This revival of George and Ira Gershwin’s “Tip-Toes” isn’t just a textbook example of the tuner of the pre-“Show Boat” era. Tiny, game cast, working on a postage-stamp stage and a shoestring, is an exuberant reminder of the let’s-put-on-a-show spirit characterizing the best musical productions of any era or budget. It’s ragged in places, with some shaky dancing, but all in all “Tip-Toes” is, as they say, the hum-mingbird’s galoshes.
Production makes no case for show’s place in any canon, to say the least. But the prospect of hearing a full, un-familiar Gershwin score that includes a couple of standards (“Sweet and Low-Down” and “That Certain Feeling”), even with just piano and percussion accompaniment, more than justifies the effort.
Musicals of that era were makeshift affairs. Librettists — glorified gagmen, really — would use some current event (here it’s the Florida real estate boom) as a jumping-off point for a flimsy narrative string on which a set of new tunes could be hung.
With this one, you go in whistling the plot. You know Tip-Toes Kaye (Kelly Stables), a vaudevillian pretend-ing to be an heiress, will find her Palm Beach millionaire (Matthew Reis). There will be complications (a spell of heroine’s amnesia, for instance) and a second couple to contend with (a jealous Sandra Purpuro and her dallying husband, Matt Kubicek), but things will end happily.
Getting there is all the fun, of which there’s plenty, starting with Tip-Toes’ conniving uncles, played by Kyle Nudo and Richard Horvitz. Some of the jokes should’ve stayed buried in that warehouse (“Did you ever sleep with a crab?” “I used to, but then she divorced me.”), but the function of the comics is to brighten the intervals between romantic ballads, and that they do, sometimes getting off a nifty line: “My shoes are so thin, I could stand on a dime and tell whether it’s heads or tails.”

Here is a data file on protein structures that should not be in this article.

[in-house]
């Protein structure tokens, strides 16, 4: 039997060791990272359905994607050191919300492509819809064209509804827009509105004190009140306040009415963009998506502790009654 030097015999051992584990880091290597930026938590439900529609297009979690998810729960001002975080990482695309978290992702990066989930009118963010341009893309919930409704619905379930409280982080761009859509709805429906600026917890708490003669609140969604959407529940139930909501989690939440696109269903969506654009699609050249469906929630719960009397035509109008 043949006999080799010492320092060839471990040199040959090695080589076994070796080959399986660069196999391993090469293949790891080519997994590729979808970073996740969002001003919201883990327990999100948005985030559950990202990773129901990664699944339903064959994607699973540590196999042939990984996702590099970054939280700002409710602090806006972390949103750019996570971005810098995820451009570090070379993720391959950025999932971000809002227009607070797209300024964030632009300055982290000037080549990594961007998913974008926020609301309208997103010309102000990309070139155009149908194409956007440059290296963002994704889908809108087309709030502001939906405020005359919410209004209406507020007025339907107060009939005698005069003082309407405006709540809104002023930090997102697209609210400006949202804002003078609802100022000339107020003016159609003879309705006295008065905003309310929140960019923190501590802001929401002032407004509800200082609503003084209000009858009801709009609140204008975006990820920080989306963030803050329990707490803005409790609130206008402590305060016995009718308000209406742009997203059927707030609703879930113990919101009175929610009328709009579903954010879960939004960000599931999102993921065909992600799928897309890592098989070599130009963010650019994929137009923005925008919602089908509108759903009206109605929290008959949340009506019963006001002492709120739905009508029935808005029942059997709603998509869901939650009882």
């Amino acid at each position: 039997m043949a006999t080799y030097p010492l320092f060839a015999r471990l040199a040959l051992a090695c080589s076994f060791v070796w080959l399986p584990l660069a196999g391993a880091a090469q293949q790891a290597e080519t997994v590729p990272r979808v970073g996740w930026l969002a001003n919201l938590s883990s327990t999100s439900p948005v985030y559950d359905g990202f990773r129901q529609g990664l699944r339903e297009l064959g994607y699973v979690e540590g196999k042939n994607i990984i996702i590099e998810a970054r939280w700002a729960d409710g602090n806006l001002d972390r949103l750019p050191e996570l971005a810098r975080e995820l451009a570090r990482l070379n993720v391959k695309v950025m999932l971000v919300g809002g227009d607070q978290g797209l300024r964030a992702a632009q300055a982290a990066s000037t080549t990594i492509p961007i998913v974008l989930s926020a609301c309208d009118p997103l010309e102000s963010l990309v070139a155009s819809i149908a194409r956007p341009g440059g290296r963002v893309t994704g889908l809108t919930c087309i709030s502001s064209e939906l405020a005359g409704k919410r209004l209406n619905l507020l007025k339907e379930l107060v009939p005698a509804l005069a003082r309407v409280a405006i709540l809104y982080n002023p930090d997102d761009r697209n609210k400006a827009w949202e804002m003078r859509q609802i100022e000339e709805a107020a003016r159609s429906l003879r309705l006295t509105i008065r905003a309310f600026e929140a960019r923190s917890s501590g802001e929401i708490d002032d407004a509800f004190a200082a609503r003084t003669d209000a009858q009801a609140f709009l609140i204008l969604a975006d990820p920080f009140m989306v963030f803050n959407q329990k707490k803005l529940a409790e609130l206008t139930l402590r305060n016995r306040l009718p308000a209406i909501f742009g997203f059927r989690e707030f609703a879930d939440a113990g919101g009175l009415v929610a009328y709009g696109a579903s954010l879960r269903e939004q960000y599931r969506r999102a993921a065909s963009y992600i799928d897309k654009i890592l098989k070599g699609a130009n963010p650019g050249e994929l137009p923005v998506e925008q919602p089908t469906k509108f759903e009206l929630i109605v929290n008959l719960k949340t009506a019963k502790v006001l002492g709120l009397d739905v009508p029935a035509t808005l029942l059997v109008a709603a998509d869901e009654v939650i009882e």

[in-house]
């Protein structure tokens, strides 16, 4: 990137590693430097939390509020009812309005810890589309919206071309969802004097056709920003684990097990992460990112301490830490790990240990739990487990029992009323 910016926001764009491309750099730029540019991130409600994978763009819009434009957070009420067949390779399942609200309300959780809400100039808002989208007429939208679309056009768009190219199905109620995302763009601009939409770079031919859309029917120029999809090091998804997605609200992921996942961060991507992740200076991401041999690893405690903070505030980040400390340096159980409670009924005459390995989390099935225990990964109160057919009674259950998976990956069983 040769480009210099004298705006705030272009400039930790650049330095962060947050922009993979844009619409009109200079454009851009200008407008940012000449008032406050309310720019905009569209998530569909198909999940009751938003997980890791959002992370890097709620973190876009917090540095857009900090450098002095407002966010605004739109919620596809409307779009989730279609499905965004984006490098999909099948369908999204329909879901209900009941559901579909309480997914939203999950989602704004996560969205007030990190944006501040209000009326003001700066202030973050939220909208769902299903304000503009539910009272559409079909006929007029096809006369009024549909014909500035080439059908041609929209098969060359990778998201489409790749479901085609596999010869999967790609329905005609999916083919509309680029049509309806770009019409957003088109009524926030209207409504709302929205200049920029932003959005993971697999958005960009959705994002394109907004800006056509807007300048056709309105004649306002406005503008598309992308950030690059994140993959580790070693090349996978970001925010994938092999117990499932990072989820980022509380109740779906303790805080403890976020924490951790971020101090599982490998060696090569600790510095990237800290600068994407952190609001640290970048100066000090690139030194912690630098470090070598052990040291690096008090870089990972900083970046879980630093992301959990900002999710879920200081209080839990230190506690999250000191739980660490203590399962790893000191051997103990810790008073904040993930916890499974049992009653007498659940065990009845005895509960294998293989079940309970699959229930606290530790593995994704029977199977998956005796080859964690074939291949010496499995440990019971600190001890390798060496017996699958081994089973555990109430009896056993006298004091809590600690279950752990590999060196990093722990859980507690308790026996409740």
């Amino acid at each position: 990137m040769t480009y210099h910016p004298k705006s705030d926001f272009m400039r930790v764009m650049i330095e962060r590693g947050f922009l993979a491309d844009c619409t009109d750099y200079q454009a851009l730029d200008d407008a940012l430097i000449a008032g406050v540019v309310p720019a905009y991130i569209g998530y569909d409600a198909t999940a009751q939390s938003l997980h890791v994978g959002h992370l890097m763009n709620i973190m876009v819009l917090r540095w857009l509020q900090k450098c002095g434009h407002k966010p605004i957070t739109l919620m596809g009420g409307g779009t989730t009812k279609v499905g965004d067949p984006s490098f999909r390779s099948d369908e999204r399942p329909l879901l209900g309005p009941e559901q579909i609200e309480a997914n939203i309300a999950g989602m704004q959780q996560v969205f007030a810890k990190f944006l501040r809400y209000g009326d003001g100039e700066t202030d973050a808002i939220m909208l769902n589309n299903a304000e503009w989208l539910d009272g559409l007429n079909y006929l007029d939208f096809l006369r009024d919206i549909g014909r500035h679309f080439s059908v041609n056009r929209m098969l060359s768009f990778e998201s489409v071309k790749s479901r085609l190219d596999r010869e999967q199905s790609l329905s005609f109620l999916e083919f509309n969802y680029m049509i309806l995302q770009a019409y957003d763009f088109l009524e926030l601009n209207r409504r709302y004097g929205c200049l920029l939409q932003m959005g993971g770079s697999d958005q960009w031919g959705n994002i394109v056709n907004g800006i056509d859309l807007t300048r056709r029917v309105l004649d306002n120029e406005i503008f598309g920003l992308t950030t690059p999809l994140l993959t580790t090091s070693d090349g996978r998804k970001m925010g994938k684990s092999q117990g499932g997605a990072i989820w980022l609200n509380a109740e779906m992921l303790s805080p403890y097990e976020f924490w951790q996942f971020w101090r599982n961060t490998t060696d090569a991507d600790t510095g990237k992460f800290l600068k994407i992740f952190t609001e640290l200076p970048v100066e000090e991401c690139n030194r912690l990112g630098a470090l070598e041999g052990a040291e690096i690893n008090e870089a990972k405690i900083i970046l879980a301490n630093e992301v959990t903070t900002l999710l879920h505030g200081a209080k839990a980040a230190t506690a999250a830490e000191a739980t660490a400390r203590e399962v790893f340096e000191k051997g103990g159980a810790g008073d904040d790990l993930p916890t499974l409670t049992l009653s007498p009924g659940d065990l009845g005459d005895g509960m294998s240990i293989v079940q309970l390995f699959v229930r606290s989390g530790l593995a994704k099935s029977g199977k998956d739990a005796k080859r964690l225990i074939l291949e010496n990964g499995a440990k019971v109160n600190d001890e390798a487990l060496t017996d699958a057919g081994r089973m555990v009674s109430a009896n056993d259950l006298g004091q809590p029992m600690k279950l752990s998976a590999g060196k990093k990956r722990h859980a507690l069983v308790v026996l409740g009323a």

Above all, there’s Tip-Toes herself. Five feet tall or thereabouts, Stables is a feisty pepper-pot with a winning personality, angelic singing voice and acting chops to match. She can get up on her tip-toes, too. Staples raises the tone of the entire production, making everyone look better (and leaving aud eager for the meatier musical leads she’ll pull off one day).
On the dance side, some of the cast have barely mastered the box step and side shuffle, but, by golly, they sell those numbers as if this were a Broadway spectacle and their leader were Gower Champion (with whom helmer-choreographer William Mead once worked, and whose influence is felt in the cheerfully goofy comic turns).
Whether his ensemble is dancing or acting, Mead permits no trace of campiness or condescension, and it would take a hard-hearted cynic indeed to resist show’s appeal.
While physical production is wan — show is played against tacky black curtains, with a few rolling set pieces plus banners evidently taken from a used-car lot — Jeremy Pivnick gets a lot of mileage out of a few lighting instruments and gels, and A. Jeffrey Schoenberg’s costumes are just terrific. Every gown on the women scores, and while less was spent on the men, they do sport an most amazing collection of vintage neckties.